a guest Nov 22nd, 2019 105 Never
Not a member of Pastebin yet? Sign Up, it unlocks many cool features!
  1. Debugging FFS Mount Failures
  2. This report is a continuation of my previous work on Fuzzing Filesystems via AFL.
  3. You can find previous posts where I described the fuzzing (part1, part2) or my EuroBSDcon presentation.
  4. In this part, we won't talk too much about fuzzing itself but I want to describe the process of finding root causes of File system issues and my recent work trying to improve this process. This story begins with a mount issue that I found during my very first run of the AFL, and I presented it during my talk on EuroBSD in Lillehammer.
  6. Invisible Mount point
  7. afl-fuzz: /dev/vnd0: opendisk: Device busy That was the first error that I saw on my setup after couple of seconds of AFL run. I was not sure what exactly was the problem and thought that mount wrapper might cause an issue. Although after a long troubleshooting session I realized that this might be my first found issue. To give the reader a better understanding of the problem without digging too deeply into fuzzer setup or mount process. Let's assume that we have some broken file system image exposed as a block device visible as a /dev/wd1a.
  9. The device can be easily mounted on mount point mnt1, however when we try to unmount it we get an error: error: ls: /mnt1: No such file or directory, and if we try to use raw system call unmount(2) it also end up with the similar error.
  11. However, we can see clearly that the mount point exists with the mount command:
  13. # mount
  14. /dev/wd0a on / type ffs(local)
  15. ...
  16. tmpfson /var/shmtype tmpfs(local)
  17. /dev/vnd0 on /mnt1 type ffs(local)
  18. Thust any lstat(2) based command is trying to convince us that no such directory exists.
  20. # ls / | grep mnt
  21. mnt
  22. mnt1
  24. # ls -alh /mnt1
  25. ls: /mnt1: No such file or directory
  26. # stat /mnt1
  27. stat: /mnt1: lstat: No such file or directory
  28. To understand what is happening we need to dig a little bit deeper than with standard bash tools. First of all mnt1 is a folder created on the root partition at a local filesystem so getdents(2) or dirent(3) should show it as a entry inside dentry structure on the disk. Raw getdents syscall is great tool for checking directory content because it reads the data from the directory structure on disk.
  30. # ./getdents  /
  31. |inode_nr|rec_len|file_type|name_len(name)|
  32. #:   2,      16,    IFDIR,       1 (.)
  33. #:   2,      16,    IFDIR,       2 (..)
  34. #:   5,      24,    IFREG,       6 (.cshrc)
  35. #:   6,      24,    IFREG,       8 (.profile)
  36. #:   7,      24,    IFREG,       8 (boot.cfg)
  37. #: 3574272,  24,    IFDIR,       3 (etc)
  38. ...
  39. #: 3872128,  24,    IFDIR,       3 (mnt)
  40. #: 5315584,  24,    IFDIR,       4 (mnt1)
  41. Getdentries confirms that we have mnt1 as a directory inside the root of our system fs. But, we cannot execute lstat, unmount or any other system-call that require a path to this file. A quick look on definitions of these system calls show their structure:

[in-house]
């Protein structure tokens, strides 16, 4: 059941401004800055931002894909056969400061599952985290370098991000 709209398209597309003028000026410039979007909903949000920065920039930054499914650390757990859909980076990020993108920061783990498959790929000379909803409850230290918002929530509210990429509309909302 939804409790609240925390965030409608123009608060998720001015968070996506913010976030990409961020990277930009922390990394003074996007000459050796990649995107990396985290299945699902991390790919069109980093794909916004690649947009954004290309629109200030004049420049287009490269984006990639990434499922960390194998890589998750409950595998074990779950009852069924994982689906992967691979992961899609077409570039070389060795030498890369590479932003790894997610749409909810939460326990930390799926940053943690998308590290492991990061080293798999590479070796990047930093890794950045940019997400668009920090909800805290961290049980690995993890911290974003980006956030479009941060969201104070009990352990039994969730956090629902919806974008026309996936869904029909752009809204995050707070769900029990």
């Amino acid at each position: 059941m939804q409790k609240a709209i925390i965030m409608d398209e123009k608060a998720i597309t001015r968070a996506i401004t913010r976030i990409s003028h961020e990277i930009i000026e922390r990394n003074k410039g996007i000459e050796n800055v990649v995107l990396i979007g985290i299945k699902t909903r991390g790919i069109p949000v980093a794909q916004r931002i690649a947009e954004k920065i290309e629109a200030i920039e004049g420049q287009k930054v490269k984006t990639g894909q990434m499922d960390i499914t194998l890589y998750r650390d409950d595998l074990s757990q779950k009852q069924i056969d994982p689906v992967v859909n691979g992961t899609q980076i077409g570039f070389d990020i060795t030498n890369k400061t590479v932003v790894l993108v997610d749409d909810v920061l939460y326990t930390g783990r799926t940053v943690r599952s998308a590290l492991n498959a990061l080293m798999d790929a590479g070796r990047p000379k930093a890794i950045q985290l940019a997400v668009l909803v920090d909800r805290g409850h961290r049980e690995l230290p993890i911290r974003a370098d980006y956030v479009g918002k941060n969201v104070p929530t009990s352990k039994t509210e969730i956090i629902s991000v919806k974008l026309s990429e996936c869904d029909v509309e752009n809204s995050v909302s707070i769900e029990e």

43. unmount(const char *dir, int flags);
  44. stat(const char *path, struct stat *sb);
  45. lstat(const char *path, struct stat *sb);
  46. open(const char *path, int flags, ...);
  47. All of these function take as an argument path to the file, which as we know will endup in vfs lookup. How about something that uses filedescryptor? Can we even obtain it? As we saw earlier running open(2) on path also returns EACCES. Looks like without digging inside VFS lookup we will not be able to understand the issue.
  49. Get Filesystem Root
  50. After some debugging and code walk I found the place that caused error. VFS during the name resolution needs to check and switch FS in case of embedded mount points. After the new filesystem is found VFS_ROOT is issued on that particular mount point. VFS_ROOT is translated in case of FFS to the ufs_root which calls vcache with fixed value equal to the inode number of root inode which is 2 for UFS.
  52. #define UFS_ROOTINO     ((ino_t)2)  
  53. Below listning with the code of ufs_root from ufs/ufs/ufs_vfsops.c.
  55. int
  56. ufs_root(struct mount *mp, struct vnode **vpp)
  57. {
  58. ...
  59.         if ((error = VFS_VGET(mp, (ino_t)UFS_ROOTINO, &nvp)) != 0)
  60.                return (error);
  61. By using the debugger, I was able to make sure that the entry with number 2 after hashing does not exist in the vcache. As a next step, I wanted to check the Root inode on the given filesystem image. Filesystem debuggers are good tools to do such checks. NetBSD comes with FSDB which is general-purpose filesystem debugger. Nonetheless, by default FSDB links against fsck_ffs which makes it tied to the FFS.
  63. Filesystem Debugger for the help!
  64. Filesystem debugger is a tool designed to browse on-disk structure and values of particular entries. It helps in understanding the Filesystems issues by giving particular values that the system reads from the disk. Unfortunately, current fsdb_ffs is a bit limited in the amount of information that it exposes. Example output of trying to browse damaged root inode on corrupted FS.
  66. # fsdb -dnF -f ./filesystem.out
  68. ** ./filesystem.out (NO WRITE)
  69. superblock mismatches
  70. ...
  72. clean = 0
  73. isappleufs = 0, dirblksiz = 512
  74. Editing file system `./filesystem.out'
  75. Last Mounted on /mnt
  76. current inode 2: unallocated inode
  78. fsdb (inum: 2)> print
  79. command `print
  80. '
  81. current inode 2: unallocated inode
  82. FSDB Plugin: Print Formatted
  83. Fortunately, fsdb_ffs leaves all necessary interfaces to allows accessing this data with small effort. I implemented a simple plugin that allows browsing all values inside: inodes, superblock and cylinder groups on FFS. There are still a couple of todos that have to be finished, but the current version allows us to review inodes.